At domestic level one important thing is water management system. Modern, digital water monitoring system should be installed on canals and rivers with centralized control room to monitor water theft and wastage. We have to change our agriculture methods so that water can be used efficiently. We have to shift our crop trends from more water intensive crops towards least water intensive crops. Effective water pricing system should be adopted and in this regards we can follow Israel model. Israel is 60 percent desert and has only one fresh water lake yet it is water super power and its exports are in millions of dollars. They have adopted pay-as-you use model and with this model people have realized the true importance of water wasting and utilization.
Adding more to it, there should be complete ban on ground water exploitation, In Punjab only there are 1.2 million tube wells, which are biggest source of water theft. Every person who wants to extract ground water must take NOC from government and then proceed it further with effective utilization. Furthermore, a mass awareness campaign should be launched at the earliest to educate the people about water scarcity and tell them how we can save the water by using grey water system in households and drip irrigation system in fields.
Last but not least, National water policy has been formally approved and it should not collect dust in baskets and strong action committees should be made under the supervision of prime minister to implement its points in letter and spirit so that we can save this wastage of liquid gold.
The second dimension of water woes is regional issue. It is clearly written on the wall that future wars will be fought on this liquid gold. Pakistan has two rival countries in this regard, one is India and second is Afghanistan. The water related issues with both adversaries are historic and chronicle in nature. India is trying its best to snub the Pakistan on this front and making larger dams on the share of Pakistan ignoring all international commitments. Pakistan and India were tied in to historic water related knot in 1961 with arbitration of World Bank and the outcome was Indus water Treaty. India is continuously depriving us from our water rights despite of mass climate and geo political changings. Indus water treaty is not sacrosanct document which cannot be reviewed. After passing more than 50 years, with a lot of geo graphical, environmental and climate changings it has become necessary for both countries to sit on table and review this historic agreement and make it viable for our next generations.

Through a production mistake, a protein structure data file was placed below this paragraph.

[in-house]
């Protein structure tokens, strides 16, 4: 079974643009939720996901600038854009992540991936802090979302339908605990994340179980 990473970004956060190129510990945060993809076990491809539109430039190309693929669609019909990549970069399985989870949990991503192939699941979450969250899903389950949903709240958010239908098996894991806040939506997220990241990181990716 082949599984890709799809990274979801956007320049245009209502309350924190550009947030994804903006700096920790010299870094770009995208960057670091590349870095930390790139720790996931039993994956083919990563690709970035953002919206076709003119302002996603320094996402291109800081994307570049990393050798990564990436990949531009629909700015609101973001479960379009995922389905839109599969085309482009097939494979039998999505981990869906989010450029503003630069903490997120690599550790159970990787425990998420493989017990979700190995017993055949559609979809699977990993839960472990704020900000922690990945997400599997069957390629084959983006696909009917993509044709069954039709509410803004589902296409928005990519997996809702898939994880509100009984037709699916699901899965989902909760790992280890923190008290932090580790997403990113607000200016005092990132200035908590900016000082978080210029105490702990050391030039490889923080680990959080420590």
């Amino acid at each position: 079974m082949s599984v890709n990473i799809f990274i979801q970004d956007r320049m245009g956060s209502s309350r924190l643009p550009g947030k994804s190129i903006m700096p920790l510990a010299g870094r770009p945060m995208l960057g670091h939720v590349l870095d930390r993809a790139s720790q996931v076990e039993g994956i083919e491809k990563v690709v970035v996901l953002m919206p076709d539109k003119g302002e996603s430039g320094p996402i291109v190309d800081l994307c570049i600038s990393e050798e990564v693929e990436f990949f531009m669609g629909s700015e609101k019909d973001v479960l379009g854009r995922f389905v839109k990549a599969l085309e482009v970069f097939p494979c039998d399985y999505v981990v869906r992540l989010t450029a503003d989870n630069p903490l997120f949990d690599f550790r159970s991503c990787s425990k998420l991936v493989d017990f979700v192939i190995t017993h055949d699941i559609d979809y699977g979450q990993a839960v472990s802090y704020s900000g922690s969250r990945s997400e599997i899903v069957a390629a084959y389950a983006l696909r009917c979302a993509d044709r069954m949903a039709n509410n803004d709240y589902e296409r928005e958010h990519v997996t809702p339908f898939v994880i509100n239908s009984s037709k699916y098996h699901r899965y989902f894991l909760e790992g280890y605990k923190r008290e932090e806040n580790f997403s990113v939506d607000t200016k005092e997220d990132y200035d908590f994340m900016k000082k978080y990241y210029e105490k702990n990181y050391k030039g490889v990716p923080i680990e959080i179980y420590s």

The biggest problem for Pakistan in this agreement is that the rivers allocated to Pakistan are coming from Indian side and they are making reservoirs on our waters violating the spirit of treaty. In recent developments, Indian PM Narendra Modi inaugurated the Kishanganga (330 MW)Dam built on Jhelum River. On the other hand, India has started many controversial projects including Baglihar dam (450 MW), rattle dam (850 MW), Pakal Dul Dam (1000 MW), lower Kalnai Dam (48 MW) on different rivers of Pakistan. After treaty we have three options, one is to sit together (mutual dialogues), second is neutral expert and third is appointment of court of arbitration. The most viable option is mutual dialogues which can pave the way of progress and prosperity for whole region.
On the western side Pakistan has Hydel issues with Afghanistan. There are two rivers flowing in opposite directions one is river Kabul flowing from Afghanistan to Pakistan and second is Swat River flowing from Pakistan to Afghanistan. During Hamid Karzai government, India asked Afghanistan to construct dam on River Kabul to restrict the waters of Pakistan. These developments could create problems for Pakistan. There should be comprehensive agreement between both countries for the permanent solution of problem.
The way forward to resolve these long lasting issues is mutual dialogues with both countries that should be immediately started. Modern water monitoring and management system should be installed on the rivers in order to monitor the status of water reservoirs across the borders. Old agreements and treaties should be presented on the table with win-win approach because no country wants its loss in case of water because it has become aortic for all stake holders. Both countries should relax visa conditions for frequent visits to water related people. Frequent site visits will also help to alleviate the tensions between both countries.
Recently Supreme Court has arranged the symposium with the title “creating water secure Pakistan”. In ceremony addressing to the audience, president of Pakistan Dr. Arif Alvi said that “mistrust over dams must end and we need to build trust among the provinces” chief justice said that “work on dams should not be seen as intrusion”.
The writer is freelance engineer from UET Lahore
Published in Daily Times, November 9th 2018.
Source: https://dailytimes.com.pk/319886/water-woes-challenges-and-way-forward/